Secondly, the present production rate has only been tested at one well, and it is quite possible that Givot will decide to produce oil from several wells. The pressure of these wells and the production rate from them are unknown. The partnership has also not disclosed the estimated costs of building the production facilities or the cost of production per barrel of oil.

Givot has also not conducted production tests at sections 7 and 8 of Meged 5, which might provide additional figures about the well.

What might be next at Meged 5?

Givot said that it will hire outside experts to analyze the findings of the Meged 5 production tests and other information about the Meged oil field. These experts will write a detailed engineering report, which will include a development plan for the field and forecast of its oil and gas reserves. The partnership added that it expects the preliminary findings by August 15 and the full report by September 15.

Who will profit from production, if any profits are made?

If Givot actually produces oil from the Meged field, the government will be eligible to 12.5% royalties on the gross revenue from the sale of the oil. On the basis of Givot's bylaws, its general partner will be eligible to 20.45% royalties, in addition to its fixed management fees. The partnership's remaining profits will be divided among the other partnership unit holders.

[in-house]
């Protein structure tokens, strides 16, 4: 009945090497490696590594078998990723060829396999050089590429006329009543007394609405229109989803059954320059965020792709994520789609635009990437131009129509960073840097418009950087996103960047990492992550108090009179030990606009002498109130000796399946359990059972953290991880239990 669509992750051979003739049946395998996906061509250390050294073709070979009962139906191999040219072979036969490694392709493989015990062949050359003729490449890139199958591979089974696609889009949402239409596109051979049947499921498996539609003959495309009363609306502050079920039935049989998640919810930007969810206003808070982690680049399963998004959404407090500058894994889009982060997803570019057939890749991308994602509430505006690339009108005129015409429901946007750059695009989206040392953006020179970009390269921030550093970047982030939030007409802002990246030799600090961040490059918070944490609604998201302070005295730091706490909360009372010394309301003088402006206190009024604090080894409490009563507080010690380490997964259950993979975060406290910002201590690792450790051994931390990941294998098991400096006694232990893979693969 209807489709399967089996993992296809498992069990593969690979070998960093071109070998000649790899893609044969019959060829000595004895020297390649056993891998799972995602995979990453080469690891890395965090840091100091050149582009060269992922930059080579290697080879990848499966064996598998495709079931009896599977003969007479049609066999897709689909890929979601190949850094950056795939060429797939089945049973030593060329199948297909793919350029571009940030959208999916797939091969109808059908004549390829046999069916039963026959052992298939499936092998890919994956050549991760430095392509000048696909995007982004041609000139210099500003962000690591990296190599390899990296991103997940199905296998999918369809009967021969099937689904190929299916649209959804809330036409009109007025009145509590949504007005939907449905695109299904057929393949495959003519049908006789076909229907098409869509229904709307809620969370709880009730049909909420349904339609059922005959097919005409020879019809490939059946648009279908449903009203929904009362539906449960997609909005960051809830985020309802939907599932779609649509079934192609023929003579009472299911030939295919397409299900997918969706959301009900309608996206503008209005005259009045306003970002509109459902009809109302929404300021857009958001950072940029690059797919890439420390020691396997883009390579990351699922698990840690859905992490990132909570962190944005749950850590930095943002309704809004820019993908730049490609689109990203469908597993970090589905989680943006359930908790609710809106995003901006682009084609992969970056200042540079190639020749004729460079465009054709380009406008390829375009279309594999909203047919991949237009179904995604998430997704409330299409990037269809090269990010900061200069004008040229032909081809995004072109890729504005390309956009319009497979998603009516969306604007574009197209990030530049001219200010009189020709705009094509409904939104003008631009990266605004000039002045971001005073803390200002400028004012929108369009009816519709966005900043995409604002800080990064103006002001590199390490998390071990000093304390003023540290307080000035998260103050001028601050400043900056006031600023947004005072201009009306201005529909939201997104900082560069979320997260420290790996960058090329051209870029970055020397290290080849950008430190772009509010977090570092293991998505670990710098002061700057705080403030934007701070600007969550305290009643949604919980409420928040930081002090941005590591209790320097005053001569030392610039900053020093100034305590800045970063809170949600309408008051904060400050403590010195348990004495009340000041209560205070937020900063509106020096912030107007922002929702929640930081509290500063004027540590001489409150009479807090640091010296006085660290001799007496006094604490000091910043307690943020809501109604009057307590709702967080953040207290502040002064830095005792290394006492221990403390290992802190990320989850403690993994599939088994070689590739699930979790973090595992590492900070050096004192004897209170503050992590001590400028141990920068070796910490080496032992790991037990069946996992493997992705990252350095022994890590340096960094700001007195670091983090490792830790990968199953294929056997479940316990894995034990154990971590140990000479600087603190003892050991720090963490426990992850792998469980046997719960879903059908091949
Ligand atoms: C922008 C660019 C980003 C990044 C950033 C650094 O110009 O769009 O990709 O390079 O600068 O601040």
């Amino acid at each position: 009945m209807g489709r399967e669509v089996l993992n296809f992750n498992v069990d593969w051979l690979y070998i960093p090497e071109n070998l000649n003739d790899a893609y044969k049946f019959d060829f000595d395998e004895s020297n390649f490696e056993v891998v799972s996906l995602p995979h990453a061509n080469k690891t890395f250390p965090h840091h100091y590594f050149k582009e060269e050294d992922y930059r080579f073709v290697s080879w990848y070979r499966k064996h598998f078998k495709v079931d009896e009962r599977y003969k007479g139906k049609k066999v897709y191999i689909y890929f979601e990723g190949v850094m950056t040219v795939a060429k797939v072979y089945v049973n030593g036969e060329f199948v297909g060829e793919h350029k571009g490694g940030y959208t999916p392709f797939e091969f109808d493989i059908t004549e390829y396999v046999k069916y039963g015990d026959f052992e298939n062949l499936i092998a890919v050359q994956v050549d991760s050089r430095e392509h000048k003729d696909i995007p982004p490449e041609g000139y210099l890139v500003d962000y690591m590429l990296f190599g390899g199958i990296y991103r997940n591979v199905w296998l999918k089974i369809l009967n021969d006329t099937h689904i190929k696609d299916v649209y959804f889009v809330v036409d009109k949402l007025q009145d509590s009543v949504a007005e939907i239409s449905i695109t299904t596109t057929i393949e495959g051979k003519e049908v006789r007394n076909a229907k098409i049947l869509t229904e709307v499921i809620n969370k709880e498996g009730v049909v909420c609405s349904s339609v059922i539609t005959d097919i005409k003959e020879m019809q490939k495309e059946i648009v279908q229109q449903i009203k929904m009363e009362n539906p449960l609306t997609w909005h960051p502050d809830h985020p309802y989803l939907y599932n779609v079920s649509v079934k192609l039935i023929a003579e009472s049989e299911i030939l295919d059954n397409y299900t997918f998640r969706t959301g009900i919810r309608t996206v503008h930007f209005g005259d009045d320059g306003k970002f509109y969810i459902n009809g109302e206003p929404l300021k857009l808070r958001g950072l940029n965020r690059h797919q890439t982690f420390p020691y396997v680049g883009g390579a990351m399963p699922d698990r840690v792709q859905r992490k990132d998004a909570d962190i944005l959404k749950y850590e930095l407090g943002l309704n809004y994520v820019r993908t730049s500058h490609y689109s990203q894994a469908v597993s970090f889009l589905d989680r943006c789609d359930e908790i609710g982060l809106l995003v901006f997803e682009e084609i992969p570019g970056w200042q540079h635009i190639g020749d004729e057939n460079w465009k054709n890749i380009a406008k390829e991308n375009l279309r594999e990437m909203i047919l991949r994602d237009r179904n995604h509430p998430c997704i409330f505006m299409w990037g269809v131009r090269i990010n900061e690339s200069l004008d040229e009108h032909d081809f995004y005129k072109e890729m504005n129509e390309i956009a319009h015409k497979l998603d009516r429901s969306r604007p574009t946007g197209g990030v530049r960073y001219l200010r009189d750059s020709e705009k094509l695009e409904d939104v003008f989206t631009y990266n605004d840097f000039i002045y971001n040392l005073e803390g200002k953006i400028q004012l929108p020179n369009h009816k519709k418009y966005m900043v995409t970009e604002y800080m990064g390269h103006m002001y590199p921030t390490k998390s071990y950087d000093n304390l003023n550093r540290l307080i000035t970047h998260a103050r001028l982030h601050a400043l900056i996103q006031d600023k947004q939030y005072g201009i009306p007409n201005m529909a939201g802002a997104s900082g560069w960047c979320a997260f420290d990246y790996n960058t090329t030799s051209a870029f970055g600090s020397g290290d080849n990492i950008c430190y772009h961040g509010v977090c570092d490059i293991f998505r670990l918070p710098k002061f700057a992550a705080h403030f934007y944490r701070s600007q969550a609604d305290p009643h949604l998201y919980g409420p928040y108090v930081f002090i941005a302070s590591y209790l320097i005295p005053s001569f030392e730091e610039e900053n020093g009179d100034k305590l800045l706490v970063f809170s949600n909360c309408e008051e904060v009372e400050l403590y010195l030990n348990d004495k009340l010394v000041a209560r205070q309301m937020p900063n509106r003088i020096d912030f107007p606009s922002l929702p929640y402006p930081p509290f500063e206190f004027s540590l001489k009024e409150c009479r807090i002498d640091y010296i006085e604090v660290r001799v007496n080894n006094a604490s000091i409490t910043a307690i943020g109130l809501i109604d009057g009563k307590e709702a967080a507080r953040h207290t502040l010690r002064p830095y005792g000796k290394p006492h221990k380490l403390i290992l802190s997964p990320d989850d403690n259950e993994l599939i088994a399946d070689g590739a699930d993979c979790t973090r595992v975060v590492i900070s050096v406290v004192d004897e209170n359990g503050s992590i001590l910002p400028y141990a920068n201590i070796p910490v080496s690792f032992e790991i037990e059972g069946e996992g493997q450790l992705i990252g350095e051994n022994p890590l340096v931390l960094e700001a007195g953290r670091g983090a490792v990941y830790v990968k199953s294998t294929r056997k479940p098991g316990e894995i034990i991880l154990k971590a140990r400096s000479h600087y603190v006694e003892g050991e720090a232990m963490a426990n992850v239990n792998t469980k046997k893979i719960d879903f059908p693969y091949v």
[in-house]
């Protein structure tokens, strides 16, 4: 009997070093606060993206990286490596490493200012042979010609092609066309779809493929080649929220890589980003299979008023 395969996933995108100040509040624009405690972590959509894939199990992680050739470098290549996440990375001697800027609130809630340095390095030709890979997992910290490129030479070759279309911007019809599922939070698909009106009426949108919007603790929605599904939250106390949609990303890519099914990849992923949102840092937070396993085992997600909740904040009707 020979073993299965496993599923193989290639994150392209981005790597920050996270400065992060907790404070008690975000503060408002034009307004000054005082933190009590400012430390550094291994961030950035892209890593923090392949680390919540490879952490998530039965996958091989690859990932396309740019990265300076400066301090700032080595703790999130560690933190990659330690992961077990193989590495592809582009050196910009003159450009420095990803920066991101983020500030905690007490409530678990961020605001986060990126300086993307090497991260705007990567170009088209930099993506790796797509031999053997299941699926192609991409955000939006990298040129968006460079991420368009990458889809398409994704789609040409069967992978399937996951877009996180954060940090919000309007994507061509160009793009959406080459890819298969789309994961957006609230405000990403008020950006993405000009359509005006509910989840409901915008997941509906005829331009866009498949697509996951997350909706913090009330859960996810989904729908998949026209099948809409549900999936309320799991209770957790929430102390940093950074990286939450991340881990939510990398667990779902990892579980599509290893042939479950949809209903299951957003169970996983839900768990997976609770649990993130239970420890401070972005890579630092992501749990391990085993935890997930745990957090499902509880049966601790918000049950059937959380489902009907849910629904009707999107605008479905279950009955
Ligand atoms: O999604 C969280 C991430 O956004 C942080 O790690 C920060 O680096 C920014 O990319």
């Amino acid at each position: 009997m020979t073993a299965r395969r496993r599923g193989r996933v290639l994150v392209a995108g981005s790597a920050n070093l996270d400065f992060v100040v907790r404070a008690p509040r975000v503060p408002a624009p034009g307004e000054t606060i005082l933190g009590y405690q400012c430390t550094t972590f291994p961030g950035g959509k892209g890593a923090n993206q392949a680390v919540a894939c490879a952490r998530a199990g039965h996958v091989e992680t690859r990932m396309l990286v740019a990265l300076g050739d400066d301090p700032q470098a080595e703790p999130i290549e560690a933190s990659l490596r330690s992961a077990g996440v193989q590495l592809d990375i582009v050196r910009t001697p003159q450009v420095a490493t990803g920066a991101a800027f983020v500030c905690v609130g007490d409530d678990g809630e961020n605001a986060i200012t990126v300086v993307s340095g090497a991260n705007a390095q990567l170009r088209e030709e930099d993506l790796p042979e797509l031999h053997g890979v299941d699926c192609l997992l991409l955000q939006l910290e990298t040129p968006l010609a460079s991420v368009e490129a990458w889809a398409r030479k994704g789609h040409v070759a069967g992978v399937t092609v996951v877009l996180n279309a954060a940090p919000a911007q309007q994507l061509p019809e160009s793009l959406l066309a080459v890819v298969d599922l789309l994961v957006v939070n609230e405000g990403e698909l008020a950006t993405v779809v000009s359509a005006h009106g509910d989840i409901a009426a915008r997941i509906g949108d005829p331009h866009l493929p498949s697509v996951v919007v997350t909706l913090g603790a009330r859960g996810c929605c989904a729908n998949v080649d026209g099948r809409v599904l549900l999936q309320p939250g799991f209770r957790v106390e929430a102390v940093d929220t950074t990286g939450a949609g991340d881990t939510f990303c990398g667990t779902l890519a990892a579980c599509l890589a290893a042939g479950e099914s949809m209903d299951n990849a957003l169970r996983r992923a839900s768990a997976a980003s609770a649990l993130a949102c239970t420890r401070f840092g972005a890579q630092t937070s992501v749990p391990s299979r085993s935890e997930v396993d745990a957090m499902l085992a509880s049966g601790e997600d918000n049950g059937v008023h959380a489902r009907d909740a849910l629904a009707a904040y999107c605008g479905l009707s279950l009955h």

How will Meged affect the rest of Israel's oil and gas exploration industry?

Israel's oil and gas exploration industry is currently broken down into two categories: offshore exploration, where significant commercial natural gas discoveries have been made; and onshore exploration, where, with the exception of the Heletz field, no significant oil discoveries have been made.

The success or failure of Meged 5 is unlikely to affect the offshore gas exploration industry. However, a large discovery at Meged 5 could give a big boost to onshore exploration, and cause oil exploration partnerships to accelerate plans. Conversely, failure at Meged 5, or only a small commercial discovery, is liable to make it harder for onshore oil exploration partnerships to raise capital to finance their activity.

Published by Globes [online], Israel business news - - on July 25, 2010

© Copyright of Globes Publisher Itonut (1983) Ltd. 2010